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Volume 1, 1868
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of the
Wellington Philosophical

of the
Wellington Philosophical Society.

Preliminary Meeting, (held in the Legislative Council Chamber,) November 13, 1867.
His Excellency the Governor, Sir George Grey, K.C.B., President of the Society, in the chair.

Mr. R. Pharazyn stated that the object of the meeting, was to adopt the resolutions come to by the trustees of the old Society, and to elect officers; and also that seventy-four persons had paid subscriptions and become original members of the Society.

The following resolutions were adopted:

I. That an effort should be made to reconstitute the New Zealand Society on the basis of the old New Zealand Society.

II. That the Society so reconstituted should be incorporated under the “New Zealand Institute Act, 1867.”

III. That the rules of the New Zealand Society be adopted, subject to amendment.

IV. That all members of the New Zealand Society, all members of the General Assembly, and all other persons who, on or before the 15th of October, shall have signified their desire to become members, shall be entitled, on payment of the annual subscription of one guinea, on or before the 31st of October, to be placed on the list of original members of the reconstituted Society.

V. That His Excellency Sir George Grey be requested to act as President of the New Zealand Society.

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VI. That His Honor the Superintendent of Wellington, and His Lordship the Bishop of Wellington, be Vice Presidents of the Society.

VII. That the following gentlemen be the Council of the Society:

Mr. R. Hart, Mr. W. T. L. Travers,
Mr. A. Sheath, Mr. J. C. Crawford,
Mr. R. Pharazyn.

VIII. That Mr. R. Pharazyn be appointed Honorary Secretary and Treasurer of the New Zealand Society.

IX. That the Council be authorized to revise and prepare rules to be adopted at a General Meeting of the Society, to be held on Wednesday, the 4th of December, 1867.

Special Meeting, November 30, 1867.
The Bishop of Wellington in the chair.

Dr. Featherston, Vice President, stated that the meeting was called for the purpose of electing a Governor of the New Zealand Institute, under the Act.

Oil the motion of Dr. Featherston it was resolved, “That Mr. J. C. Crawford be elected a member of the Board of Governors, under the ‘New Zealand Institute Act, 1867.”’

On the motion of Mr. Crawford it was resolved, “That with a view to settle any doubts on the subject, it is now declared that the President and Vice Presidents are ex officio members of the Council of the Society.”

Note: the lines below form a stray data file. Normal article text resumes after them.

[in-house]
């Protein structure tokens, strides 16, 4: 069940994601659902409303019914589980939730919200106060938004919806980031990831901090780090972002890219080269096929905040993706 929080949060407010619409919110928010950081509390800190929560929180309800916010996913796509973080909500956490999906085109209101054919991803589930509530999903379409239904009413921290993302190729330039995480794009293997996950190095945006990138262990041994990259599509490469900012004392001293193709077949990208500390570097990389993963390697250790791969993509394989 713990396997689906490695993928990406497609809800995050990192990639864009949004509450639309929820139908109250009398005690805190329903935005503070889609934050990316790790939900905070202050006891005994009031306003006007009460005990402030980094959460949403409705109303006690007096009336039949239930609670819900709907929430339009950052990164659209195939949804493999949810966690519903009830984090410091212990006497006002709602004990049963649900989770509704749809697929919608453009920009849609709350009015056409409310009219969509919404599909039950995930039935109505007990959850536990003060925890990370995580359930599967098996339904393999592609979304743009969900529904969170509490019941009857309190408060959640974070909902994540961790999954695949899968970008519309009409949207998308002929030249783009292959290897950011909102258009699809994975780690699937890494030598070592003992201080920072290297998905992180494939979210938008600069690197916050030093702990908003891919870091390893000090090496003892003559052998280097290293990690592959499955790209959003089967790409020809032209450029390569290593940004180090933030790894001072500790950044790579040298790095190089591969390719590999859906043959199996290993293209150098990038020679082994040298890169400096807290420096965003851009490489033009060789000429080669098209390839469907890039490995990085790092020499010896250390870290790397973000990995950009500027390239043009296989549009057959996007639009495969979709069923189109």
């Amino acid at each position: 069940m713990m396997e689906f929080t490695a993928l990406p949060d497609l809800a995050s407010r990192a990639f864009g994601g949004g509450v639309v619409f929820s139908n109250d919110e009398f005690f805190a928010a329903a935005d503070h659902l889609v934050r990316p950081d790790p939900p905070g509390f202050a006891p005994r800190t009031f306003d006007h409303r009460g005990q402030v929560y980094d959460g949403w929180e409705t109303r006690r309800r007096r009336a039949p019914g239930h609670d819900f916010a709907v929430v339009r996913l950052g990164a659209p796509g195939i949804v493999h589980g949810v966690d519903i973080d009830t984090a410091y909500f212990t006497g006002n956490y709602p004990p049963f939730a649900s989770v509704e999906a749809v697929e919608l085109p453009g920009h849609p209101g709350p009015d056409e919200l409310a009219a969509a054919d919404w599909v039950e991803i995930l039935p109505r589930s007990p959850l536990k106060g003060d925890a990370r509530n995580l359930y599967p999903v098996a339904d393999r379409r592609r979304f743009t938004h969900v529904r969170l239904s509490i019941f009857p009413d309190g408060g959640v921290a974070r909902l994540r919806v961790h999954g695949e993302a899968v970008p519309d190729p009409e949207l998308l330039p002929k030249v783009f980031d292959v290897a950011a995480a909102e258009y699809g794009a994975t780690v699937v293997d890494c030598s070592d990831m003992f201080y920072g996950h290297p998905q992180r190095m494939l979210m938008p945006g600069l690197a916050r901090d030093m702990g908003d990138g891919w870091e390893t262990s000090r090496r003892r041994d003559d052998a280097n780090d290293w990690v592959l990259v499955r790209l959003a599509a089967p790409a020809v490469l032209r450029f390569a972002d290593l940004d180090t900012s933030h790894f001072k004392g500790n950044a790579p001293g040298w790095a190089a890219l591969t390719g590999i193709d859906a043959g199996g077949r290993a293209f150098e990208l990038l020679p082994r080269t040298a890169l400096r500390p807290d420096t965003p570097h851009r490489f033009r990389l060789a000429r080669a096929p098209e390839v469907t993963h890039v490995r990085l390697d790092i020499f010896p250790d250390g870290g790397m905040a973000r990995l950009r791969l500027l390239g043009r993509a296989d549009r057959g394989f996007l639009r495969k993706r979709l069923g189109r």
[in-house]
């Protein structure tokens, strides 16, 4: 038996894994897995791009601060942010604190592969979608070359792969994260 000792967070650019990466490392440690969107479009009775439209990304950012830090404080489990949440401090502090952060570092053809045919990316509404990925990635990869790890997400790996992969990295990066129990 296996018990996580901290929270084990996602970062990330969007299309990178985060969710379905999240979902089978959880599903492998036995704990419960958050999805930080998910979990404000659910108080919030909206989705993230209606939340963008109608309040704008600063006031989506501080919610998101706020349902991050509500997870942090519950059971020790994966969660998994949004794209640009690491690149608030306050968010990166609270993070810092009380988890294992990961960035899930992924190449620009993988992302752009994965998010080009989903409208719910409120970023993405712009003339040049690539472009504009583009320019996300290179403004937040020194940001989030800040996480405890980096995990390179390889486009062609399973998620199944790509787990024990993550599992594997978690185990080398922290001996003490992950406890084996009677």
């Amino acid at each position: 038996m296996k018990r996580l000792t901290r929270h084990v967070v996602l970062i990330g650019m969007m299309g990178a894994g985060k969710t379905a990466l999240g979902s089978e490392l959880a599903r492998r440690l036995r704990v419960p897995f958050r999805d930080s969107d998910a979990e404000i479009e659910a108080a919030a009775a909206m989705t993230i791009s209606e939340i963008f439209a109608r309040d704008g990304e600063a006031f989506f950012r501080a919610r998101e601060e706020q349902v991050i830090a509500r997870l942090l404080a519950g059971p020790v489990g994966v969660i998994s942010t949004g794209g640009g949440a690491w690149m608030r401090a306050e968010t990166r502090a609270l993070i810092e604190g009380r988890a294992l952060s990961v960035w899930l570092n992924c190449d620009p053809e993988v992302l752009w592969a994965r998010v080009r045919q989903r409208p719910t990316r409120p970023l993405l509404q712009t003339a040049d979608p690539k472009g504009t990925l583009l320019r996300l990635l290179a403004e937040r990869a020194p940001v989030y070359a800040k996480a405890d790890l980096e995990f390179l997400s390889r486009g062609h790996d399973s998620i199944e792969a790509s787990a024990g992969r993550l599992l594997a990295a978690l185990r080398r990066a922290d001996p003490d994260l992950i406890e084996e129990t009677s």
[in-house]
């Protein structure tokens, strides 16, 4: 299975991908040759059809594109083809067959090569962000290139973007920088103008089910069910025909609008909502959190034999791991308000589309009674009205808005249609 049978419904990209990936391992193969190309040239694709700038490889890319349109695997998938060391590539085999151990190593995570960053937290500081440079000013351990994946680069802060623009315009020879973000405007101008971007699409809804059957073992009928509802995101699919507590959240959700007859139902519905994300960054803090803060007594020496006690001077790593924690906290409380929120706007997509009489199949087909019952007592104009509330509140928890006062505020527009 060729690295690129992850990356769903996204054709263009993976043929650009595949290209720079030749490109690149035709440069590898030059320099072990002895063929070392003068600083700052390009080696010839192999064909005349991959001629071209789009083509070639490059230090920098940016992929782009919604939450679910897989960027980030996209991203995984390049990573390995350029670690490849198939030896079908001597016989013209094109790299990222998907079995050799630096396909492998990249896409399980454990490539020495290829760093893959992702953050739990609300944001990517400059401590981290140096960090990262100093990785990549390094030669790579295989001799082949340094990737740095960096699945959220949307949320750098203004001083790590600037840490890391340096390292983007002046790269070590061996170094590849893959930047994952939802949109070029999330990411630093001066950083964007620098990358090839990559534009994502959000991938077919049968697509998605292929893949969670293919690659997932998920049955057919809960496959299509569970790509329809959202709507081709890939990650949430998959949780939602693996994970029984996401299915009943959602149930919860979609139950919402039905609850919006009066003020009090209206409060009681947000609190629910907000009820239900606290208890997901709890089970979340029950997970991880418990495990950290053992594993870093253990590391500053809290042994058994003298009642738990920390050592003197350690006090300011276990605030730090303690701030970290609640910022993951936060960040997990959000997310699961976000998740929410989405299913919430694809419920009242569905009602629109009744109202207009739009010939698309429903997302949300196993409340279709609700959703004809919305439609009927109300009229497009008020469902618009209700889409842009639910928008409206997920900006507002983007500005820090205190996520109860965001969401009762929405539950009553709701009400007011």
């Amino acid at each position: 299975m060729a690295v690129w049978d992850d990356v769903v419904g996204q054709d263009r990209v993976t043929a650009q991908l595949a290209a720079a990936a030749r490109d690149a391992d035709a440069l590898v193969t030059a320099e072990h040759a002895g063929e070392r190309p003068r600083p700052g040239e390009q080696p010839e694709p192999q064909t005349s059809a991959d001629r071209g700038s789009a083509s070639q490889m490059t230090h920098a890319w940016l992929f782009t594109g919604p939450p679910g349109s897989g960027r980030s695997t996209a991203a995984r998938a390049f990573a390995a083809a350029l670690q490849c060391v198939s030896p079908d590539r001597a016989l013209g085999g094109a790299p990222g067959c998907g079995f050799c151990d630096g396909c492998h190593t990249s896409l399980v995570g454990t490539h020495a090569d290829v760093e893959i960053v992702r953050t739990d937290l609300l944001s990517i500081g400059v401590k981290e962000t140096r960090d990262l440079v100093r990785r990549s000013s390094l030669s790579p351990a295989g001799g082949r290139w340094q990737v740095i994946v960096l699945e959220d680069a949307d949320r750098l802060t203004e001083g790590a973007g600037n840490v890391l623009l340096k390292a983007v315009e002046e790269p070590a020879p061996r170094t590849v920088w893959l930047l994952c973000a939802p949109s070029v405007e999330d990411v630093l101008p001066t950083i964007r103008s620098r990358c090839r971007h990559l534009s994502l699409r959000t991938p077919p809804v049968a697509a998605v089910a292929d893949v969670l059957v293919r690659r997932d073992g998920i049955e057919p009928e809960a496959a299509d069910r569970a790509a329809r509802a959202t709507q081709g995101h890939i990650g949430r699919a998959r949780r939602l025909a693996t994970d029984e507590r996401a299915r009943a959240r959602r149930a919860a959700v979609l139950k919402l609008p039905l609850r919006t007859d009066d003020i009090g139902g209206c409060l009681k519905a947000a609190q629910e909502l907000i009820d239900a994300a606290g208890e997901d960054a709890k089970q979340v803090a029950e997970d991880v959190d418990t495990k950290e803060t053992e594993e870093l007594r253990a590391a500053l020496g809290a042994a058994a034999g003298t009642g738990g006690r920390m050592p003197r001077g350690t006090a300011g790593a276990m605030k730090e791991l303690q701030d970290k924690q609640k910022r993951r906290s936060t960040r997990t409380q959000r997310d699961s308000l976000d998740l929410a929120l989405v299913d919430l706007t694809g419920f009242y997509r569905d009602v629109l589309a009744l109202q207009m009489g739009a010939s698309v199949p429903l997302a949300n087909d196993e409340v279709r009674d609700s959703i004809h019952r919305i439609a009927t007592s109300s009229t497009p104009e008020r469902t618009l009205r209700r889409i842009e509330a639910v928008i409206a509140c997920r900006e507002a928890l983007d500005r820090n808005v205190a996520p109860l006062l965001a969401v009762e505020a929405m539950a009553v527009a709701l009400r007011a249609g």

On the motion of Mr. C. J. Pharazyn it was resolved, “That all persons paying the annual subscription before the 31st of December, 1867, be included in the list of original members of the reconstituted New Zealand Society.”

On the motion of Mr. R. Pharazyn it was resolved, “That the resolution of meeting on the 4th of December be rescinded.”

The Rules as amended by the Council were then read seriatim and passed with amendments.

First Annual Meeting. January 31, 1868.
The Bishop of Wellington in the chair.

Minutes of last meeting were read and confirmed.

The Secretary read his Report, stating that ninety-five persons having paid their subscriptions before the end of last year, appear on the list as

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original members, and that several other persons had expressed their intention of joining the Society.

The following printed papers, presented by Dr. Hector, were laid upon the table:

“Rules of the New Zealand Society, reconstituted November 1, 1867.”
“Colonial Museum Report, 1866–67.”
“Geological Report on the Lower Waikato District,” June 3, 1867, by Captain Hutton.
“Geological Report on the Thames Gold Fields,” by Captain Hutton, September 23, 1867.
“First General Report on the Coal Deposits of New Zealand,” by Dr. Hector, October, 1866.
“Abstract Report on the progress of the Geological Survey of New Zealand, during 1866–67,” by Dr. Hector.
“On a new form of Mudfish from New Zealand,” by Dr. Albert Günther, F.R.S.” Extracted from the “Annals and Magazine of Natural History,” for November, 1867.
“Notes on the Moa remains in the New Zealand Exhibition, 1865,” by Dr. Hector. Extract from the Proceedings of the Zoological Society of London.
“Notes on New Zealand Insects,” by W. Buller, F.L.S. Extract from the Zoologist, August, 1867. Presented by the author.

Papers read: “On Building Materials for New Zealand,” by J. C. Crawford, Esq., F.G.S.


The author commenced by pointing out the causes which have led to the general use of wood for building purposes in the towns of New Zealand, and the disadvantages of this material. In the city of Wellington, corrugated iron is now used extensively for stores; but, although as a partial safeguard against fire this material has an advantage over timber, in other respects it is subject to similar and other disadvantages, among which the effects of temperature are greatest. In considering what is the best permanent material for building in Wellington and other towns similarly situated, the following points must be kept in mind:—1st, the risk from earthquakes; 2nd, the prevalence of high winds. To guard against the first danger, the building ought to be, if